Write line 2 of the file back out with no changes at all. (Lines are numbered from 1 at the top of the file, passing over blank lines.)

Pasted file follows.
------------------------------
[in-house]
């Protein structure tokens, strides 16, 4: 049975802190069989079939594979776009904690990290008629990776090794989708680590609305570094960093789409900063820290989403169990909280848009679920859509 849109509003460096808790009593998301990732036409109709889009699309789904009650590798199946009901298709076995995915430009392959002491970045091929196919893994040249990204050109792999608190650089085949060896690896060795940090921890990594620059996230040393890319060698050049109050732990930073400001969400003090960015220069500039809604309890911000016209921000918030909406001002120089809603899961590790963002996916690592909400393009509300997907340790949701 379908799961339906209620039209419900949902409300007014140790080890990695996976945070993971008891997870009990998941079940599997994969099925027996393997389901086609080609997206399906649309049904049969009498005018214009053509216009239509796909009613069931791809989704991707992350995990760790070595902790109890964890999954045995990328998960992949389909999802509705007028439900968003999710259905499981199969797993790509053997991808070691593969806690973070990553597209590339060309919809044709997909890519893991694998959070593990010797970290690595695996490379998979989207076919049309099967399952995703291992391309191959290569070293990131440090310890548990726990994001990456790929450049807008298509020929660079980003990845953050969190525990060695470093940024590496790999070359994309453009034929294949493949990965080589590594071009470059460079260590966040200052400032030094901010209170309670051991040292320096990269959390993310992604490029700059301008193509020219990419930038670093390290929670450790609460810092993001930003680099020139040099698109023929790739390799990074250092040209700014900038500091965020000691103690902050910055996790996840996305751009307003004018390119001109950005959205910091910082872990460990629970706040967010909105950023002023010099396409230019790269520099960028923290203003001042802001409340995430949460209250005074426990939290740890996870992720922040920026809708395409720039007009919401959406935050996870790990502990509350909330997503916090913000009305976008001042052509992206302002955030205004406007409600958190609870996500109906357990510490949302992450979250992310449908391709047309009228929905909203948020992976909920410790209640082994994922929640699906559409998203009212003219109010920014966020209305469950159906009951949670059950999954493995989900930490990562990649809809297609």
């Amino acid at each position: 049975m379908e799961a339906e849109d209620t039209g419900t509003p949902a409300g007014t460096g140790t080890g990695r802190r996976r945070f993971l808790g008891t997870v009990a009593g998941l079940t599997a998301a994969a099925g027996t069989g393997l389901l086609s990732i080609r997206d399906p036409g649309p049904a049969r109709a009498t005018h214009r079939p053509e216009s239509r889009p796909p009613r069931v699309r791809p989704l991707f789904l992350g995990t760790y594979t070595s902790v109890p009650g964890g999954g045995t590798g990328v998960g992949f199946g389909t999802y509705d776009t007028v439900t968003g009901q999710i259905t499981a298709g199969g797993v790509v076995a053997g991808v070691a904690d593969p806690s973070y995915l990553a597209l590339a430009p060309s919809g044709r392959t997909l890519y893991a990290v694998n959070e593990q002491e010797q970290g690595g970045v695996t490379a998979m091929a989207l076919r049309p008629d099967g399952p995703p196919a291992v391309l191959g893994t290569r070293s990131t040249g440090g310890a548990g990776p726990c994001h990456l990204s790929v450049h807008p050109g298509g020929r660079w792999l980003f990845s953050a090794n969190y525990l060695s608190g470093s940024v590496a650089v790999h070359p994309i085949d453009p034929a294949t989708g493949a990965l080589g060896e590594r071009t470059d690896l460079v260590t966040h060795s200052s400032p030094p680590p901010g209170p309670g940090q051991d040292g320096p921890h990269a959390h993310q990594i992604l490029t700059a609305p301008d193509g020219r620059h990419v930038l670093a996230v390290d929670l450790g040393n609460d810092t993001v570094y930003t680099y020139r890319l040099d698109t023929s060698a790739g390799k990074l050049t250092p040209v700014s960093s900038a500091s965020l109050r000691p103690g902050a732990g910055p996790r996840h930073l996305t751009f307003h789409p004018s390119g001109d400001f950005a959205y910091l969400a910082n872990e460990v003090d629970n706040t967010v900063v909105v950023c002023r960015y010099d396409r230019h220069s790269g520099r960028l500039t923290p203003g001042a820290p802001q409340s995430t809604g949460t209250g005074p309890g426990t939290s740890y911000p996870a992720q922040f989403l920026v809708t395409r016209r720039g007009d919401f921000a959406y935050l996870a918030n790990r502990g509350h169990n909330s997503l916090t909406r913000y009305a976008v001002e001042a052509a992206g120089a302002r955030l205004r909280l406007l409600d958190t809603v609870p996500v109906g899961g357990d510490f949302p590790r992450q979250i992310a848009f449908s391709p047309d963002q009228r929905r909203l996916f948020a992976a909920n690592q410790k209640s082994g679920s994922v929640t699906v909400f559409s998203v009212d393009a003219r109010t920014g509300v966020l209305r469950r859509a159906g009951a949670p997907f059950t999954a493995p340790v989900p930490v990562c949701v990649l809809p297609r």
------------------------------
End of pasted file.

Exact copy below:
């Protein structure tokens, strides 16, 4: 049975802190069989079939594979776009904690990290008629990776090794989708680590609305570094960093789409900063820290989403169990909280848009679920859509 849109509003460096808790009593998301990732036409109709889009699309789904009650590798199946009901298709076995995915430009392959002491970045091929196919893994040249990204050109792999608190650089085949060896690896060795940090921890990594620059996230040393890319060698050049109050732990930073400001969400003090960015220069500039809604309890911000016209921000918030909406001002120089809603899961590790963002996916690592909400393009509300997907340790949701 379908799961339906209620039209419900949902409300007014140790080890990695996976945070993971008891997870009990998941079940599997994969099925027996393997389901086609080609997206399906649309049904049969009498005018214009053509216009239509796909009613069931791809989704991707992350995990760790070595902790109890964890999954045995990328998960992949389909999802509705007028439900968003999710259905499981199969797993790509053997991808070691593969806690973070990553597209590339060309919809044709997909890519893991694998959070593990010797970290690595695996490379998979989207076919049309099967399952995703291992391309191959290569070293990131440090310890548990726990994001990456790929450049807008298509020929660079980003990845953050969190525990060695470093940024590496790999070359994309453009034929294949493949990965080589590594071009470059460079260590966040200052400032030094901010209170309670051991040292320096990269959390993310992604490029700059301008193509020219990419930038670093390290929670450790609460810092993001930003680099020139040099698109023929790739390799990074250092040209700014900038500091965020000691103690902050910055996790996840996305751009307003004018390119001109950005959205910091910082872990460990629970706040967010909105950023002023010099396409230019790269520099960028923290203003001042802001409340995430949460209250005074426990939290740890996870992720922040920026809708395409720039007009919401959406935050996870790990502990509350909330997503916090913000009305976008001042052509992206302002955030205004406007409600958190609870996500109906357990510490949302992450979250992310449908391709047309009228929905909203948020992976909920410790209640082994994922929640699906559409998203009212003219109010920014966020209305469950159906009951949670059950999954493995989900930490990562990649809809297609």